Reason read: Bill Bryson was born in December. Read A Walk in the Woods in his honor.
Author fact: Bryson had moved his family to the other side of the pond. This hike was a “coming home” of sorts.
Book trivia: Supposedly, A Walk in the Woods is being made into a movie.
BookLust Twist: from More Book Lust in the chapter called “Bill Bryson: Too Good To Miss” (p 37). I have 13 different Bryson books to read. The one I am looking forward to reading the most is Palace Under the Alps.
Skipper, Roger Alan. Tear Down the Mountain: an Appalachian Love Story. Brooklyn: Soft Skull Press, 2006.
This is a tragic story about love in hard times. Sid and Janet’s love story. To describe Janet is to think of a quiet running stream. She is shallow and it is easy to see to the bottom of her personality. Sid is more like a deep rushing rapid. He is turbulent and complicated. The violence that springs up between them is defiant and born out of a survival mode of sorts. They meet as children, innocent enough, outside of a church. Both come from volatile homes so it’s only natural they continue that chaos as a couple. Everything about their relationship is tragic. As children the tragedies start small but as adulthood and poverty put them into a stranglehold they have no choice but to lash out in violent ways. What surprised me the most was how Janet’s violence altered Sid’s emotions more than Sid’s violence got to Janet. She could hurt Sid without even trying. One of the heartbreaking things about Sid is his heart was in the right place but he couldn’t catch a break. Ever. He kind of reminded me of my cousin in that respect. Most of the story is told from Sid’s perspective and only at the beginning and end do we know what Janet was thinking or feeling.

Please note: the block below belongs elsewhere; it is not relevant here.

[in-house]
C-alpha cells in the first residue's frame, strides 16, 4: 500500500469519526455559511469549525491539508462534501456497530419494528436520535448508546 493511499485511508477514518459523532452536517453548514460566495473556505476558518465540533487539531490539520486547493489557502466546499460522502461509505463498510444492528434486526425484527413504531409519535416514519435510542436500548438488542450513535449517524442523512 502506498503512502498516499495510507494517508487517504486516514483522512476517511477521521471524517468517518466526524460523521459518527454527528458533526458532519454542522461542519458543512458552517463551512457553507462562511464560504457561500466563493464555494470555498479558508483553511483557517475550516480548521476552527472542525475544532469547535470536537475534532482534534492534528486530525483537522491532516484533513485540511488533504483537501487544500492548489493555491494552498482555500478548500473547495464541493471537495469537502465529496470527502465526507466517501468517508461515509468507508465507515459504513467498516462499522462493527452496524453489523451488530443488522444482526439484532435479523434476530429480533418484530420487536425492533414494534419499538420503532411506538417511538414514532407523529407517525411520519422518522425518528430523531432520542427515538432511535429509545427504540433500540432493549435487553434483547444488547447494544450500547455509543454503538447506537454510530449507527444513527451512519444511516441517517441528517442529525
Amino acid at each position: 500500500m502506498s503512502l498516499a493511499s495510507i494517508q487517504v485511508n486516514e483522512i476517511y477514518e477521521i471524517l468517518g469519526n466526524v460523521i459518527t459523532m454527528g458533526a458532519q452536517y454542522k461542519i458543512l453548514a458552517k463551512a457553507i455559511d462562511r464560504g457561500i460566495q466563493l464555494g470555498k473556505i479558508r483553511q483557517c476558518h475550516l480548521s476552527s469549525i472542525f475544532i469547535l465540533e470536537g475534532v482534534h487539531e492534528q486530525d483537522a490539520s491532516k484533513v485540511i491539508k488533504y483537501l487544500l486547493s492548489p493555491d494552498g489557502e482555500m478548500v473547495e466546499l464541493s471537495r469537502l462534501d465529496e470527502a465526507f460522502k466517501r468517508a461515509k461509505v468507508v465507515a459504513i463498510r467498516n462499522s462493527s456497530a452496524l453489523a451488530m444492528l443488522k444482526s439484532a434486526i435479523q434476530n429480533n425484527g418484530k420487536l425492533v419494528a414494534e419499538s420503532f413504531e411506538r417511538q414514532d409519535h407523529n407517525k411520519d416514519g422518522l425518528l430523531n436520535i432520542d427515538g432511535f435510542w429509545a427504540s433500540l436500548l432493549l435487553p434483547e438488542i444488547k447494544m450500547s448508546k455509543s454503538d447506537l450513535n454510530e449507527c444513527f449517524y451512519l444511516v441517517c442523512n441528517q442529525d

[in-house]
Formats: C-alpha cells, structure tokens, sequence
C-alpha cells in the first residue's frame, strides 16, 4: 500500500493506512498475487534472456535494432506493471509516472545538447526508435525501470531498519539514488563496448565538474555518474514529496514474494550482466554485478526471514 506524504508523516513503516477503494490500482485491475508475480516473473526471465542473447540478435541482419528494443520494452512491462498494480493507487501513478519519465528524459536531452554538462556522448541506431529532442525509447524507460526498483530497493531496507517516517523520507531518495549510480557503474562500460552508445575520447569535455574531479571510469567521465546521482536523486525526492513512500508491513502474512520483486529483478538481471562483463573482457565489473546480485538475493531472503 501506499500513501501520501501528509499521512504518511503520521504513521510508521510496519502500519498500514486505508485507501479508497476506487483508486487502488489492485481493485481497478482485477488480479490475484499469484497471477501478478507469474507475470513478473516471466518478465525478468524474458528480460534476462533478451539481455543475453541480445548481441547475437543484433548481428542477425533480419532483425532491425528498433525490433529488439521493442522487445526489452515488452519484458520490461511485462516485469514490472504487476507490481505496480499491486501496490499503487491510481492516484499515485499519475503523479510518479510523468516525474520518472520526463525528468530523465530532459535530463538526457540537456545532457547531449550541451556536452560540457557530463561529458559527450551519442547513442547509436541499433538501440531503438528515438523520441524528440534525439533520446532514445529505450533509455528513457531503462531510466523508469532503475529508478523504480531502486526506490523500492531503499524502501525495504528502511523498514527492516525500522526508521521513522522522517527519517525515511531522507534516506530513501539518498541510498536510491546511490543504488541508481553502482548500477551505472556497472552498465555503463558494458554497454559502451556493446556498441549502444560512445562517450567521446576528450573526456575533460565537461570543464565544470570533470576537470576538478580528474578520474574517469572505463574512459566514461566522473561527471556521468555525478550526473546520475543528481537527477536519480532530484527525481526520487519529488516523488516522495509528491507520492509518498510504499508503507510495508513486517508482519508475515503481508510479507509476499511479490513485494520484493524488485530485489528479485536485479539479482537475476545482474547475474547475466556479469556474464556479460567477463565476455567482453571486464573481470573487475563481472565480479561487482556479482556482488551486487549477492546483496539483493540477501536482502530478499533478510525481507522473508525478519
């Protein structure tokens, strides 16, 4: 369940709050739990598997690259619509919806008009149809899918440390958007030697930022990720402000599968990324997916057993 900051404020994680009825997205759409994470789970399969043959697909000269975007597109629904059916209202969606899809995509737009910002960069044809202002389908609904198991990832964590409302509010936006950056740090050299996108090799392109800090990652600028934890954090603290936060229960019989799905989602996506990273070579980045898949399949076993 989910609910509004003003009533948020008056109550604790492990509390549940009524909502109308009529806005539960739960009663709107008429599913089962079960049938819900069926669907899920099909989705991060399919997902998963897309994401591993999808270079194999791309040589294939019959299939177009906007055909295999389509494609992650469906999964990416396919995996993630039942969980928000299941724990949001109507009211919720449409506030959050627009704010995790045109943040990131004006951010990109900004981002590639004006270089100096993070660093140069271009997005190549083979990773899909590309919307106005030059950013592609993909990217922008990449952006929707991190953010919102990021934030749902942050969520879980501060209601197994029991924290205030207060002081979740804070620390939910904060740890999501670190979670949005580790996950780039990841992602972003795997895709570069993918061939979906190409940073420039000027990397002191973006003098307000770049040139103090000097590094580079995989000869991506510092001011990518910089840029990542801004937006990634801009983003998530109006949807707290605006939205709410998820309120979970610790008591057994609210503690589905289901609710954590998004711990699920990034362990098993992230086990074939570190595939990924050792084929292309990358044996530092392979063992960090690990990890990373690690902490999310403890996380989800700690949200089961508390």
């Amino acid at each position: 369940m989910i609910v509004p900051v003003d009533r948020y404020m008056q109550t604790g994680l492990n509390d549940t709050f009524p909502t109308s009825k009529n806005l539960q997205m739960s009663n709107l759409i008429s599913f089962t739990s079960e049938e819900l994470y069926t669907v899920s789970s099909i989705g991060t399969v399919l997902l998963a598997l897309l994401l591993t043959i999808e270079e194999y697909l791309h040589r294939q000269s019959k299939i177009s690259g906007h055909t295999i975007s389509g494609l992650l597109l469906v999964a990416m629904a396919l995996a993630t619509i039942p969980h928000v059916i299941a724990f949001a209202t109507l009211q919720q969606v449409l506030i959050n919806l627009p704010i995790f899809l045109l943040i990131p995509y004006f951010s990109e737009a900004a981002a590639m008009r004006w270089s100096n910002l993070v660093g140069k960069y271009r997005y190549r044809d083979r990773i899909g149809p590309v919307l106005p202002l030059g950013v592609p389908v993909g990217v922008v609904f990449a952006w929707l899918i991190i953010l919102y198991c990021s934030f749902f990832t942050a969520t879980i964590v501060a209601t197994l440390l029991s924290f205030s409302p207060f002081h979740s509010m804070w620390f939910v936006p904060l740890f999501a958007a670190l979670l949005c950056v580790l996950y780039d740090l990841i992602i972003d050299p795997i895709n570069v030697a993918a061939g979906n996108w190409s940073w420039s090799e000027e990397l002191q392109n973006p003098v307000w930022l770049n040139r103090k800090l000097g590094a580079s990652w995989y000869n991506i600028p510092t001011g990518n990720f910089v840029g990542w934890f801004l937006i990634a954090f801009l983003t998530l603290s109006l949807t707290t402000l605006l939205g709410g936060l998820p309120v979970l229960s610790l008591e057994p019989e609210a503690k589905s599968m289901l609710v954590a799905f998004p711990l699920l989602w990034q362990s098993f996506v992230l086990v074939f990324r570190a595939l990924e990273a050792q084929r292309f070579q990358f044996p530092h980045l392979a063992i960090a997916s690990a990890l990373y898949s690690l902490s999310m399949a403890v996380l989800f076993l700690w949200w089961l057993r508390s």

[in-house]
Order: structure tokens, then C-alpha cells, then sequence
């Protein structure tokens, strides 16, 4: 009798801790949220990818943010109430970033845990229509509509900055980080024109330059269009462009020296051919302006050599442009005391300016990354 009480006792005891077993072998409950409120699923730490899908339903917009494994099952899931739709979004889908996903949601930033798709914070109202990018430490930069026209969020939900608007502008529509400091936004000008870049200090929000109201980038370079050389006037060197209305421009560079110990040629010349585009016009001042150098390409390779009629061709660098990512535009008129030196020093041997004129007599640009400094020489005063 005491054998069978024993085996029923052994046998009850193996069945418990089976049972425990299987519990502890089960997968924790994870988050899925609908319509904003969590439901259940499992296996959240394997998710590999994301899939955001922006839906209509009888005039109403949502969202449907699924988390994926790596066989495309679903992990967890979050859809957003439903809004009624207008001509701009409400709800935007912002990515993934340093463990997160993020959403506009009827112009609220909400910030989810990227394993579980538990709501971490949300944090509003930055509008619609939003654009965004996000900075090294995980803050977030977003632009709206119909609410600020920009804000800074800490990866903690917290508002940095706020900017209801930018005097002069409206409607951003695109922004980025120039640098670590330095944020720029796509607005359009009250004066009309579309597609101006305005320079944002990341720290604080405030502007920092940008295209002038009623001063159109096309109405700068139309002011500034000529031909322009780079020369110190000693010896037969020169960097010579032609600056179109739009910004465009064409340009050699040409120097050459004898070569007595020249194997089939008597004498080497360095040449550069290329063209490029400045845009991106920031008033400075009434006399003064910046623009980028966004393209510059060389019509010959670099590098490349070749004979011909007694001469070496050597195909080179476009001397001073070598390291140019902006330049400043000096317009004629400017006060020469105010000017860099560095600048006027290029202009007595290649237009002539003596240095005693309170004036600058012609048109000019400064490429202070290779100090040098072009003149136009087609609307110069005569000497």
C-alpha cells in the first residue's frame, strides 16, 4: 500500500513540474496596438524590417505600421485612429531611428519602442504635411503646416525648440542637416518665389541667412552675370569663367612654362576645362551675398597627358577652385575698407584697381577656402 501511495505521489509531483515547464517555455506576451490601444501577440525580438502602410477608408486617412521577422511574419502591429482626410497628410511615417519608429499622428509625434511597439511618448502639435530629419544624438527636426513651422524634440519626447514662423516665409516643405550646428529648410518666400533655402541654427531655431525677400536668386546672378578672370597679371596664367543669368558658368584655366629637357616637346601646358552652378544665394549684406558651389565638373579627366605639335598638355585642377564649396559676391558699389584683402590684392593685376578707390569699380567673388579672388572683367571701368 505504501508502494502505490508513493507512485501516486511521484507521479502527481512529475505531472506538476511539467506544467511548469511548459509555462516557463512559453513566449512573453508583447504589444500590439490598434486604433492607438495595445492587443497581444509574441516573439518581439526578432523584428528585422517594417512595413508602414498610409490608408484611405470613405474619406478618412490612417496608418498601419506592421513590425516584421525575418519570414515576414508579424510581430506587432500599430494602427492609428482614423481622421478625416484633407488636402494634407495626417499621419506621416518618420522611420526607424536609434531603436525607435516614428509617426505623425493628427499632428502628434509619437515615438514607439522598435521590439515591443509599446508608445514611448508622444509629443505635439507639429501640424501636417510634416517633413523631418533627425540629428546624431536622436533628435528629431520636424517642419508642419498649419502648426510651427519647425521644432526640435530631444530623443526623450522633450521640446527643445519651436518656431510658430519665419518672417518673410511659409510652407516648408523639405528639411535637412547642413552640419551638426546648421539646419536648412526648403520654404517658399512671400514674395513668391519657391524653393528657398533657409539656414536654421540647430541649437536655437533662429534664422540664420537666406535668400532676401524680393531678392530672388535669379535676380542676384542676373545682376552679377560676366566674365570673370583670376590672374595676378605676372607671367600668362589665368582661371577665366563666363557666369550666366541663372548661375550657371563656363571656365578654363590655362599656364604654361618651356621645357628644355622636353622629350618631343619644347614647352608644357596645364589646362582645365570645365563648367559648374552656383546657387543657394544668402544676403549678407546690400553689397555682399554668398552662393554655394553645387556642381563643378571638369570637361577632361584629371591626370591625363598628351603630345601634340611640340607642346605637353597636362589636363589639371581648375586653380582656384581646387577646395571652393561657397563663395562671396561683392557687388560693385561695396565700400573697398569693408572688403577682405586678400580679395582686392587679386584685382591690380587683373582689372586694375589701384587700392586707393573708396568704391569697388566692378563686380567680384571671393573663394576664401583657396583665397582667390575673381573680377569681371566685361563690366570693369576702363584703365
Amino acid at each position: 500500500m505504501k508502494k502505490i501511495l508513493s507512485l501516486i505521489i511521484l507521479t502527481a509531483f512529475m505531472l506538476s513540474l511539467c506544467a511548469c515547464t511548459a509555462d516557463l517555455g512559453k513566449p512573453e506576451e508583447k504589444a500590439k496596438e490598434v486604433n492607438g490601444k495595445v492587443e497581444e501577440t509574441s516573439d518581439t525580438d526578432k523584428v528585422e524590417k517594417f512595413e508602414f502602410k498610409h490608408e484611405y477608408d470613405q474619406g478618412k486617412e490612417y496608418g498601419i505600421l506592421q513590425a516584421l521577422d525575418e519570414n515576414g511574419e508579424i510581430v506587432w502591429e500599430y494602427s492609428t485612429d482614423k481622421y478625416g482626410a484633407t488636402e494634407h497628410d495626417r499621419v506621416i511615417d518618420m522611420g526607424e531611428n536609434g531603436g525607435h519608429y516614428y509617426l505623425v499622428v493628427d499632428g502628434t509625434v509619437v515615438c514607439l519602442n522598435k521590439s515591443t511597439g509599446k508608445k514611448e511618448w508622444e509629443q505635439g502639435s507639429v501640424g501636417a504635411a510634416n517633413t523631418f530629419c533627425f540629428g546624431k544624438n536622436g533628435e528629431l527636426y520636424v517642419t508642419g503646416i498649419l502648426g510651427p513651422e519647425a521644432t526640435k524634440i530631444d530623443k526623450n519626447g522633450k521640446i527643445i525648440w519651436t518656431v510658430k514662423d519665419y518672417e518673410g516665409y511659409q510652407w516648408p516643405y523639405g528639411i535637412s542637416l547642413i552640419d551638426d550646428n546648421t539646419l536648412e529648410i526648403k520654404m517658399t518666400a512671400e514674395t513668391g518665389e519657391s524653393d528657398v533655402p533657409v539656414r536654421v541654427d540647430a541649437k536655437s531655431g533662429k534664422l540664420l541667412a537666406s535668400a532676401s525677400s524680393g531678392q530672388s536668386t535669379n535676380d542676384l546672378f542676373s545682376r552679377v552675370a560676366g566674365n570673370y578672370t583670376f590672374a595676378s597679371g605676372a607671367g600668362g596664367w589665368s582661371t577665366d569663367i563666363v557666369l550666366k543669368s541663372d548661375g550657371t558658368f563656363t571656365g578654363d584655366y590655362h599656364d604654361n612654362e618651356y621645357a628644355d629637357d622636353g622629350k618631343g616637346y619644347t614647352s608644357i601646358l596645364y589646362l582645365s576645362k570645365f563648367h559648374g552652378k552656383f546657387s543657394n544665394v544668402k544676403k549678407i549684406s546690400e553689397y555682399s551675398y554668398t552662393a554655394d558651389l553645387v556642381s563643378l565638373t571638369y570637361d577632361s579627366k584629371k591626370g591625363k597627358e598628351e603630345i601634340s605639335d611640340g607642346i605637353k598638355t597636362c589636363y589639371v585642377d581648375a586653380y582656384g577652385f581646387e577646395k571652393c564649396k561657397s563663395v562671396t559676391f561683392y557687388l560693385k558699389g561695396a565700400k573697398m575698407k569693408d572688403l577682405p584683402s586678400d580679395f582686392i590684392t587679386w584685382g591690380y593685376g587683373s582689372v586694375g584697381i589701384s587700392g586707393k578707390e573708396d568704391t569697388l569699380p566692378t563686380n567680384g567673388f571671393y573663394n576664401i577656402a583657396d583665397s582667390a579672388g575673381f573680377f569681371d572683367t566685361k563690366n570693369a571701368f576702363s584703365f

Line I liked the best, “Like kicking tires, your feet delivering what your tongue couldn’t tote” (p 36).
Reason Read: there is an old time fiddle fest in the Appalachian mountains that takes place in September. I am reading Tear the Mountain (set in Appalachia) in honor of the festival that I would probably never attend.